Last month the Office for National Statistics published Is hybrid working here to stay? It provides a comprehensive analysis of hybrid working patterns in Britain since the work from home guidance was lifted, based on data gathered from its fortnightly opinions and lifestyle survey.
As widely expected, the ONS survey results show a significant growth in hybrid working over the past quarter (rising from 13% of workers in February to 24% in May). However, that still leaves almost half the workforce (46%) traveling to work every day.
There are variations in the take-up of hybrid working from sector to sector (with information and communications showing the highest prevalence and accommodation and food services the lowest). In addition, higher earners are much more likely to benefit from the flexibility of hybrid working: 32% of those earning between £30,000 and £40,000 are estimated to have been doing so in late April/early May compared with 8% of workers on less than £15,000.
The ONS report does not explicitly answer the question posed in its title (ie whether or not hybrid working is here to stay) but it is clear that most people responding to the survey saw it as a largely positive experience, with the most commonly reported benefit being improved work/life balance. Other recent reports have been more bullish. “Work after lockdown: no going back” is based on research led by the University of Southampton and concludes:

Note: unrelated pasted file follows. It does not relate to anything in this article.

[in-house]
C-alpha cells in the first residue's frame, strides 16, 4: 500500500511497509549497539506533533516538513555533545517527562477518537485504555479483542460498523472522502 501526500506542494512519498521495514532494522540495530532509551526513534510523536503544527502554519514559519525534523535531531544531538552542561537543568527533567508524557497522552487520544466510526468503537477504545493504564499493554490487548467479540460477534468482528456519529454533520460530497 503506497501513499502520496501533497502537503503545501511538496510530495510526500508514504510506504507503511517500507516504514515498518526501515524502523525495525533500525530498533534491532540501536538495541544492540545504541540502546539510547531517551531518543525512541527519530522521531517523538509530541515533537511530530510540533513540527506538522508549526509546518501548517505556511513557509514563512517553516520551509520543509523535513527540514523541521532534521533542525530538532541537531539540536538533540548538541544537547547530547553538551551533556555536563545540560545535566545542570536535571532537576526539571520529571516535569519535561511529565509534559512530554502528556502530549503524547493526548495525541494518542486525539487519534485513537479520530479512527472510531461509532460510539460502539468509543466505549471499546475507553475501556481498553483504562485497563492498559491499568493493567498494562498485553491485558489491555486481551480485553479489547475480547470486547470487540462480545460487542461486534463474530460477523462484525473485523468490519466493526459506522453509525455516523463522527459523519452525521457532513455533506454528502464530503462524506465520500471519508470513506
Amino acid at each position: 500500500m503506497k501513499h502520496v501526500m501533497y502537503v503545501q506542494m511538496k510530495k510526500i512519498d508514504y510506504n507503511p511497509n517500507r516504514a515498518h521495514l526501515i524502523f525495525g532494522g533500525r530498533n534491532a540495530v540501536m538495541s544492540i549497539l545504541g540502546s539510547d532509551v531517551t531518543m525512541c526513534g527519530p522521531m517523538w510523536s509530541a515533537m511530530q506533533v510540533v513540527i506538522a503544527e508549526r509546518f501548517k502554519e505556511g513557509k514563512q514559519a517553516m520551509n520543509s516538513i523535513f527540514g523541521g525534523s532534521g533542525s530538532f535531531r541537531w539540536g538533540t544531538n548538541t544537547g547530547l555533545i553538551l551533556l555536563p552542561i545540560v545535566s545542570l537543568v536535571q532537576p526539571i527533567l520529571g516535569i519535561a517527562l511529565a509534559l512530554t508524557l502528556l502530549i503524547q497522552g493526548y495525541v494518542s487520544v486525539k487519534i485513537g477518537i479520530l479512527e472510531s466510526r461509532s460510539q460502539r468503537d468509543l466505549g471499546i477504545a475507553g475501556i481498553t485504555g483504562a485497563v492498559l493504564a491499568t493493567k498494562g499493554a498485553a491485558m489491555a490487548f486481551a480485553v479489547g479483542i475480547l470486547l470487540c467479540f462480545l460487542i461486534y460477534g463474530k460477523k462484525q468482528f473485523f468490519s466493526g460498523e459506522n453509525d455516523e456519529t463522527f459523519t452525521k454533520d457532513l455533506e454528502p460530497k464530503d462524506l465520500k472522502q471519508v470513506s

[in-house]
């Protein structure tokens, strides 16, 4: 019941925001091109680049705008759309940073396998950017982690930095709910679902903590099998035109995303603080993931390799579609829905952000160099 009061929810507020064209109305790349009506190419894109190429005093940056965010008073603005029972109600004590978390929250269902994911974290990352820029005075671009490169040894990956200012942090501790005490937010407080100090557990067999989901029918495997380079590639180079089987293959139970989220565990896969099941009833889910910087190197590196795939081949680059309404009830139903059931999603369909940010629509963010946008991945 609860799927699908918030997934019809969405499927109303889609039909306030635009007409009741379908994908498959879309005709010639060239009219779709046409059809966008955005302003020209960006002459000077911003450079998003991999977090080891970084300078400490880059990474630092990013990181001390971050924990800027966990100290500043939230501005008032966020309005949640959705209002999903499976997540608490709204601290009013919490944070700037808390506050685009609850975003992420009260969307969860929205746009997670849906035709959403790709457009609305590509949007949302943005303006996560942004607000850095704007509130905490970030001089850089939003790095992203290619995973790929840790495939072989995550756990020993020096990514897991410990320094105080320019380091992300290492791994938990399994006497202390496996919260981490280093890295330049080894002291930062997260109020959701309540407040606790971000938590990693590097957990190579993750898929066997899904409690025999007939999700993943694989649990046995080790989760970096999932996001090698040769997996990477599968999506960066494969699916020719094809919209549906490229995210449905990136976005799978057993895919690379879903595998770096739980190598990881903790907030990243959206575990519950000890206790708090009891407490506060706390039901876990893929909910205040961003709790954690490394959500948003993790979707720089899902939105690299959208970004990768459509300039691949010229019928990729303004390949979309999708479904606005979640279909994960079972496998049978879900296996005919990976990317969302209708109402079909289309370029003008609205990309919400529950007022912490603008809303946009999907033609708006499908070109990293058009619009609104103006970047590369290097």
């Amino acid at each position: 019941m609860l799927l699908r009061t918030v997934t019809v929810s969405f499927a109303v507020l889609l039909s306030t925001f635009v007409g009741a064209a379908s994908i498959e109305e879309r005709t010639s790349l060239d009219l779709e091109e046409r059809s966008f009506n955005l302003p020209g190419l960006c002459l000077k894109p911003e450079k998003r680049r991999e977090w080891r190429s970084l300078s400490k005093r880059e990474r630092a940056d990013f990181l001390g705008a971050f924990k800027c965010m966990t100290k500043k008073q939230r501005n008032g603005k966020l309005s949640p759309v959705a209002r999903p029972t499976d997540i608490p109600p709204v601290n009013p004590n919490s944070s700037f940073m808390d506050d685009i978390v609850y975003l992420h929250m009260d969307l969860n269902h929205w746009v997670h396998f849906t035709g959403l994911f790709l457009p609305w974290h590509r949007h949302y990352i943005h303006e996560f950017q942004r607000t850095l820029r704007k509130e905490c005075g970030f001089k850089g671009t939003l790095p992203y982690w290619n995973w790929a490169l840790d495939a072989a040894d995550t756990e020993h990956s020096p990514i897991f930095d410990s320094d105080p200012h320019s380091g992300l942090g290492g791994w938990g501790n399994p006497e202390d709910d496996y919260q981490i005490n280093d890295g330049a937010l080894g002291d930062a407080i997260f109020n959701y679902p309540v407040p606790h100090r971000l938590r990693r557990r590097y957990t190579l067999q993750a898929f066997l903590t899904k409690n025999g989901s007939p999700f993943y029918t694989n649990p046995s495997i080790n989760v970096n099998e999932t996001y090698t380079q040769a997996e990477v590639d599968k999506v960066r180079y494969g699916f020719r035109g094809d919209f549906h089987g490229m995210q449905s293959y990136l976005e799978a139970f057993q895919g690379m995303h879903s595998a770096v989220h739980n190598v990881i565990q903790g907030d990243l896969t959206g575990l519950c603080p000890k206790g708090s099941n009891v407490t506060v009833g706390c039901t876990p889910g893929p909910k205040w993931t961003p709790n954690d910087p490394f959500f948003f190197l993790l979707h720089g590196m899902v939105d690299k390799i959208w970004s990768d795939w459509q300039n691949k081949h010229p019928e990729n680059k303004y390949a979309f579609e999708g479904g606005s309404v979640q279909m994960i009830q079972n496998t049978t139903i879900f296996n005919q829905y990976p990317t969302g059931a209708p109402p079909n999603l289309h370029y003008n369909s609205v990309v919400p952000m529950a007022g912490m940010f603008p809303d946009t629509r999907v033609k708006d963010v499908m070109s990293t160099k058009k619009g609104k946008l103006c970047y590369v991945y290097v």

“Our key finding is that there has been a permanent mindset shift about how work is organised among the UK’s formerly office-based workforce. British workers don’t want a daily commute to the office.”
However, a more detailed consideration of the Work after Lockdown Report shows that hybrid working – even in jobs which lend themselves to that kind of flexibility – is no panacea. There are a number of challenges for employers to address if it is to be implemented correctly. These include mitigating the risk of “work intensification” and “social deficit” as well as working out how communication within teams is to be managed, and on-the-job learning delivered.
There is also the obvious fact that office working is not the norm for many roles. That has led to calls from the TUC for employers to do more to promote other types of flexible working. Its most recent analysis concludes that while regular homeworking by UK workers has trebled since the start of the pandemic, “other forms of flexible working are being left behind, creating new inequalities”.
It follows that for almost all employers, the increasing popularity of hybrid working presents two distinct but interrelated challenges. Hybrid working needs to be made to work for those workers who can benefit from it, while other ways need to be found to enhance the wellbeing of workers in face-to-face roles. One radical solution – which involves reducing workers’ hours for no loss of pay – will be explored in a separate blog.
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